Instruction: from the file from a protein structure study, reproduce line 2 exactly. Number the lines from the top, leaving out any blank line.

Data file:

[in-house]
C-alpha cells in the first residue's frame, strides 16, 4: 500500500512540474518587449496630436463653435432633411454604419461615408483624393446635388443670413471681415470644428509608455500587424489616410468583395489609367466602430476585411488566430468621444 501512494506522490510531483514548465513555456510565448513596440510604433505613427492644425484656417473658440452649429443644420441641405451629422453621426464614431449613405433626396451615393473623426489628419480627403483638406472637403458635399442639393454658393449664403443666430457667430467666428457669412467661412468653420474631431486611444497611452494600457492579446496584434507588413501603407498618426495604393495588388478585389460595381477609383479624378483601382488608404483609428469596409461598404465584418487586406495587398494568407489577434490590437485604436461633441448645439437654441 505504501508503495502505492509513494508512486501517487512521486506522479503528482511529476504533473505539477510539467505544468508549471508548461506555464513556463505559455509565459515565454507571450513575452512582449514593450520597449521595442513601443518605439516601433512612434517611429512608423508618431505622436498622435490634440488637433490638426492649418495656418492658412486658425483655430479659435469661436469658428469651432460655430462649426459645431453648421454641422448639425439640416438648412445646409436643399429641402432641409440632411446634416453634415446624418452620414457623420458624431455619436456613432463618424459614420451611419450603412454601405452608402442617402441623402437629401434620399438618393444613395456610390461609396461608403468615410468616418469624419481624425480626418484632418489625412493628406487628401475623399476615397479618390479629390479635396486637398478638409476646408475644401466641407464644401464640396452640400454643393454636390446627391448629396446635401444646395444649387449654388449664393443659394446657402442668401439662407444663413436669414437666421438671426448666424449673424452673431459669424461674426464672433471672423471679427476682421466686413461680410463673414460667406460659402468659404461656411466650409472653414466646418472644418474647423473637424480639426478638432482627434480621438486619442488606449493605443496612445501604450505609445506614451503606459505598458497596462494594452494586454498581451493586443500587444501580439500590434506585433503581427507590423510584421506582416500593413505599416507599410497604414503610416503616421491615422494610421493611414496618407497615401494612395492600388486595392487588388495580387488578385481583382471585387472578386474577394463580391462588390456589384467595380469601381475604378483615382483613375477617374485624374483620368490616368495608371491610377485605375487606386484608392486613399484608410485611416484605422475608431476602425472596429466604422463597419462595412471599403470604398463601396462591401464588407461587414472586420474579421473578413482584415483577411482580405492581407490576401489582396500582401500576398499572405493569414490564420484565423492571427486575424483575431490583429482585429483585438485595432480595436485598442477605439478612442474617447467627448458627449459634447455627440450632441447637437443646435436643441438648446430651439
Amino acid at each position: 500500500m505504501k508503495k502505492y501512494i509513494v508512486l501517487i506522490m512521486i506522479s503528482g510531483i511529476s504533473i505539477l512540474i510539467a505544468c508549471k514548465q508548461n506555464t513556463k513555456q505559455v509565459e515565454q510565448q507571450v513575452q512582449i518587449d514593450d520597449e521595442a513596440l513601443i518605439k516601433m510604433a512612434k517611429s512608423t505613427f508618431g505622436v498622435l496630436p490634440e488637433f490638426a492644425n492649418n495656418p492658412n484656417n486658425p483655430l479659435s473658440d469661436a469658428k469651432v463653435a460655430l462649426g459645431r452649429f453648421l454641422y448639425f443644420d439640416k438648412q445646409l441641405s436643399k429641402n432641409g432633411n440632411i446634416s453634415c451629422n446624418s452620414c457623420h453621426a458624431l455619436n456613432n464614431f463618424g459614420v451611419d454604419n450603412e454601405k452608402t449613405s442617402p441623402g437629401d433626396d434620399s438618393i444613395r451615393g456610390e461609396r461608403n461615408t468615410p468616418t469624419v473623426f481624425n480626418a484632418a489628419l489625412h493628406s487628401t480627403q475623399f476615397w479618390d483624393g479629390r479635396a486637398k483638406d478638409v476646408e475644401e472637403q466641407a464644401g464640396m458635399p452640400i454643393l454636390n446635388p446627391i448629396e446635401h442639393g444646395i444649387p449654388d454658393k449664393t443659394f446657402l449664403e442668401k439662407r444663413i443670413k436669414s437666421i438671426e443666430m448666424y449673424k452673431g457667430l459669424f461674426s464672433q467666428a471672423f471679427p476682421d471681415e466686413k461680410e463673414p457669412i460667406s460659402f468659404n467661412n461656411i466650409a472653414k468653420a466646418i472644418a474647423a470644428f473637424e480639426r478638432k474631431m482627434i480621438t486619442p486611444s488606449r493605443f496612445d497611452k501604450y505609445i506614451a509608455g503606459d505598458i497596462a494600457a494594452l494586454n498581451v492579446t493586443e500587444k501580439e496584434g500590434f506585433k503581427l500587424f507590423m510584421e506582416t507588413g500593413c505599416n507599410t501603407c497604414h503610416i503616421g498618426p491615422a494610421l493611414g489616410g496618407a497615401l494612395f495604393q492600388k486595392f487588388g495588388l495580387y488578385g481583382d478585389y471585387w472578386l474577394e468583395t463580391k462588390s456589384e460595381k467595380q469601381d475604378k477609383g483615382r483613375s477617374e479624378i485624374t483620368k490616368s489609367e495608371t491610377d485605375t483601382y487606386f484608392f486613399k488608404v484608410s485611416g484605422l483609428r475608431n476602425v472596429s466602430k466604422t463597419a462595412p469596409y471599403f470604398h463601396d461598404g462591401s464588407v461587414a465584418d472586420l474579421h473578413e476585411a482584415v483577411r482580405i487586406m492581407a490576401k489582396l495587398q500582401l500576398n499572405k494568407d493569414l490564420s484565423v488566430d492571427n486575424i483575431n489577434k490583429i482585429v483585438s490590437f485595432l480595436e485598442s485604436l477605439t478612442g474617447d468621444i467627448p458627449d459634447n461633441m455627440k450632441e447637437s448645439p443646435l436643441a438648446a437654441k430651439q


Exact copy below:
C-alpha cells in the first residue's frame, strides 16, 4: 500500500512540474518587449496630436463653435432633411454604419461615408483624393446635388443670413471681415470644428509608455500587424489616410468583395489609367466602430476585411488566430468621444 501512494506522490510531483514548465513555456510565448513596440510604433505613427492644425484656417473658440452649429443644420441641405451629422453621426464614431449613405433626396451615393473623426489628419480627403483638406472637403458635399442639393454658393449664403443666430457667430467666428457669412467661412468653420474631431486611444497611452494600457492579446496584434507588413501603407498618426495604393495588388478585389460595381477609383479624378483601382488608404483609428469596409461598404465584418487586406495587398494568407489577434490590437485604436461633441448645439437654441 505504501508503495502505492509513494508512486501517487512521486506522479503528482511529476504533473505539477510539467505544468508549471508548461506555464513556463505559455509565459515565454507571450513575452512582449514593450520597449521595442513601443518605439516601433512612434517611429512608423508618431505622436498622435490634440488637433490638426492649418495656418492658412486658425483655430479659435469661436469658428469651432460655430462649426459645431453648421454641422448639425439640416438648412445646409436643399429641402432641409440632411446634416453634415446624418452620414457623420458624431455619436456613432463618424459614420451611419450603412454601405452608402442617402441623402437629401434620399438618393444613395456610390461609396461608403468615410468616418469624419481624425480626418484632418489625412493628406487628401475623399476615397479618390479629390479635396486637398478638409476646408475644401466641407464644401464640396452640400454643393454636390446627391448629396446635401444646395444649387449654388449664393443659394446657402442668401439662407444663413436669414437666421438671426448666424449673424452673431459669424461674426464672433471672423471679427476682421466686413461680410463673414460667406460659402468659404461656411466650409472653414466646418472644418474647423473637424480639426478638432482627434480621438486619442488606449493605443496612445501604450505609445506614451503606459505598458497596462494594452494586454498581451493586443500587444501580439500590434506585433503581427507590423510584421506582416500593413505599416507599410497604414503610416503616421491615422494610421493611414496618407497615401494612395492600388486595392487588388495580387488578385481583382471585387472578386474577394463580391462588390456589384467595380469601381475604378483615382483613375477617374485624374483620368490616368495608371491610377485605375487606386484608392486613399484608410485611416484605422475608431476602425472596429466604422463597419462595412471599403470604398463601396462591401464588407461587414472586420474579421473578413482584415483577411482580405492581407490576401489582396500582401500576398499572405493569414490564420484565423492571427486575424483575431490583429482585429483585438485595432480595436485598442477605439478612442474617447467627448458627449459634447455627440450632441447637437443646435436643441438648446430651439